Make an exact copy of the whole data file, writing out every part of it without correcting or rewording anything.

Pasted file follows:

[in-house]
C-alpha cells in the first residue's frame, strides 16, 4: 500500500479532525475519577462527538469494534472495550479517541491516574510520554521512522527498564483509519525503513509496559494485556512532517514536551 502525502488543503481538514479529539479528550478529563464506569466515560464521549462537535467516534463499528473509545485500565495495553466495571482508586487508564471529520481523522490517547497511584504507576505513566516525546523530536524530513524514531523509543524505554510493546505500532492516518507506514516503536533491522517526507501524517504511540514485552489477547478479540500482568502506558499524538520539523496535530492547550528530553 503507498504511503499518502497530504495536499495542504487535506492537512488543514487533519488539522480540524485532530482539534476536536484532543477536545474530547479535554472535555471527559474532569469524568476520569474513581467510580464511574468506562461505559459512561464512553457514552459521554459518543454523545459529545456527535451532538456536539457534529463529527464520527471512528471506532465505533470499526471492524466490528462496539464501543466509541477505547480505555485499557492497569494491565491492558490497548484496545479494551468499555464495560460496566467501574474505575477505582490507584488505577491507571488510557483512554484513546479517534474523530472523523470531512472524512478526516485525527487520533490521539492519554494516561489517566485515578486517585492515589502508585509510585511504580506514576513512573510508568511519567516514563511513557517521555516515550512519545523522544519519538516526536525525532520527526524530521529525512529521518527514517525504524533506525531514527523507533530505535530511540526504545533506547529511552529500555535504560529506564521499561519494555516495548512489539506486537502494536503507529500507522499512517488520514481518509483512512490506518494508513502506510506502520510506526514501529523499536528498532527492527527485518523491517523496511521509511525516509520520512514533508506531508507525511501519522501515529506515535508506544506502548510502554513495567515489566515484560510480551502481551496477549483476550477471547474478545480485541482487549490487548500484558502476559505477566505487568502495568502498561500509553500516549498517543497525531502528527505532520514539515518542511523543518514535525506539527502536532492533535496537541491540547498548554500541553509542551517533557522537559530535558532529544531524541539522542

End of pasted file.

[in-house]
C-alpha cells in the first residue's frame, strides 16, 4: 500500500479532525475519577462527538469494534472495550479517541491516574510520554521512522527498564483509519525503513509496559494485556512532517514536551 502525502488543503481538514479529539479528550478529563464506569466515560464521549462537535467516534463499528473509545485500565495495553466495571482508586487508564471529520481523522490517547497511584504507576505513566516525546523530536524530513524514531523509543524505554510493546505500532492516518507506514516503536533491522517526507501524517504511540514485552489477547478479540500482568502506558499524538520539523496535530492547550528530553 503507498504511503499518502497530504495536499495542504487535506492537512488543514487533519488539522480540524485532530482539534476536536484532543477536545474530547479535554472535555471527559474532569469524568476520569474513581467510580464511574468506562461505559459512561464512553457514552459521554459518543454523545459529545456527535451532538456536539457534529463529527464520527471512528471506532465505533470499526471492524466490528462496539464501543466509541477505547480505555485499557492497569494491565491492558490497548484496545479494551468499555464495560460496566467501574474505575477505582490507584488505577491507571488510557483512554484513546479517534474523530472523523470531512472524512478526516485525527487520533490521539492519554494516561489517566485515578486517585492515589502508585509510585511504580506514576513512573510508568511519567516514563511513557517521555516515550512519545523522544519519538516526536525525532520527526524530521529525512529521518527514517525504524533506525531514527523507533530505535530511540526504545533506547529511552529500555535504560529506564521499561519494555516495548512489539506486537502494536503507529500507522499512517488520514481518509483512512490506518494508513502506510506502520510506526514501529523499536528498532527492527527485518523491517523496511521509511525516509520520512514533508506531508507525511501519522501515529506515535508506544506502548510502554513495567515489566515484560510480551502481551496477549483476550477471547474478545480485541482487549490487548500484558502476559505477566505487568502495568502498561500509553500516549498517543497525531502528527505532520514539515518542511523543518514535525506539527502536532492533535496537541491540547498548554500541553509542551517533557522537559530535558532529544531524541539522542